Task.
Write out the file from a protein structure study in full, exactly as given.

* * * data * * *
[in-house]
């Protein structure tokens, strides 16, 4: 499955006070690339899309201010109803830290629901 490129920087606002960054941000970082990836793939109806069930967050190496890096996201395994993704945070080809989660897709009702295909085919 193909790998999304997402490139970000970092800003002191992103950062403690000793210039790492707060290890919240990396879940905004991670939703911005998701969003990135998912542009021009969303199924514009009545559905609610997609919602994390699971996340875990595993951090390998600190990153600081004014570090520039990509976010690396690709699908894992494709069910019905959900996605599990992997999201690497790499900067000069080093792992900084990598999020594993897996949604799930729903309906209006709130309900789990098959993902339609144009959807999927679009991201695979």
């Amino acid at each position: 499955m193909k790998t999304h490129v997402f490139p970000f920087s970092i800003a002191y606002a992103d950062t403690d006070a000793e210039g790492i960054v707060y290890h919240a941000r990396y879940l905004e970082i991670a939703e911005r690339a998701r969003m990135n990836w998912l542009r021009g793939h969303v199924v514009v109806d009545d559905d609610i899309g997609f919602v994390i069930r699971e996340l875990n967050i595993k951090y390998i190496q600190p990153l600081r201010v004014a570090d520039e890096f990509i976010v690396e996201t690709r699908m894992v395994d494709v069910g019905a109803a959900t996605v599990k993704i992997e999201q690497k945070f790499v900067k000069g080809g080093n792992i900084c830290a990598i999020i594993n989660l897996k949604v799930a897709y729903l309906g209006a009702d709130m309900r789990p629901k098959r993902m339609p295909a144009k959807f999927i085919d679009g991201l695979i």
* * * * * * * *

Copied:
[in-house]
């Protein structure tokens, strides 16, 4: 499955006070690339899309201010109803830290629901 490129920087606002960054941000970082990836793939109806069930967050190496890096996201395994993704945070080809989660897709009702295909085919 193909790998999304997402490139970000970092800003002191992103950062403690000793210039790492707060290890919240990396879940905004991670939703911005998701969003990135998912542009021009969303199924514009009545559905609610997609919602994390699971996340875990595993951090390998600190990153600081004014570090520039990509976010690396690709699908894992494709069910019905959900996605599990992997999201690497790499900067000069080093792992900084990598999020594993897996949604799930729903309906209006709130309900789990098959993902339609144009959807999927679009991201695979």
């Amino acid at each position: 499955m193909k790998t999304h490129v997402f490139p970000f920087s970092i800003a002191y606002a992103d950062t403690d006070a000793e210039g790492i960054v707060y290890h919240a941000r990396y879940l905004e970082i991670a939703e911005r690339a998701r969003m990135n990836w998912l542009r021009g793939h969303v199924v514009v109806d009545d559905d609610i899309g997609f919602v994390i069930r699971e996340l875990n967050i595993k951090y390998i190496q600190p990153l600081r201010v004014a570090d520039e890096f990509i976010v690396e996201t690709r699908m894992v395994d494709v069910g019905a109803a959900t996605v599990k993704i992997e999201q690497k945070f790499v900067k000069g080809g080093n792992i900084c830290a990598i999020i594993n989660l897996k949604v799930a897709y729903l309906g209006a009702d709130m309900r789990p629901k098959r993902m339609p295909a144009k959807f999927i085919d679009g991201l695979i």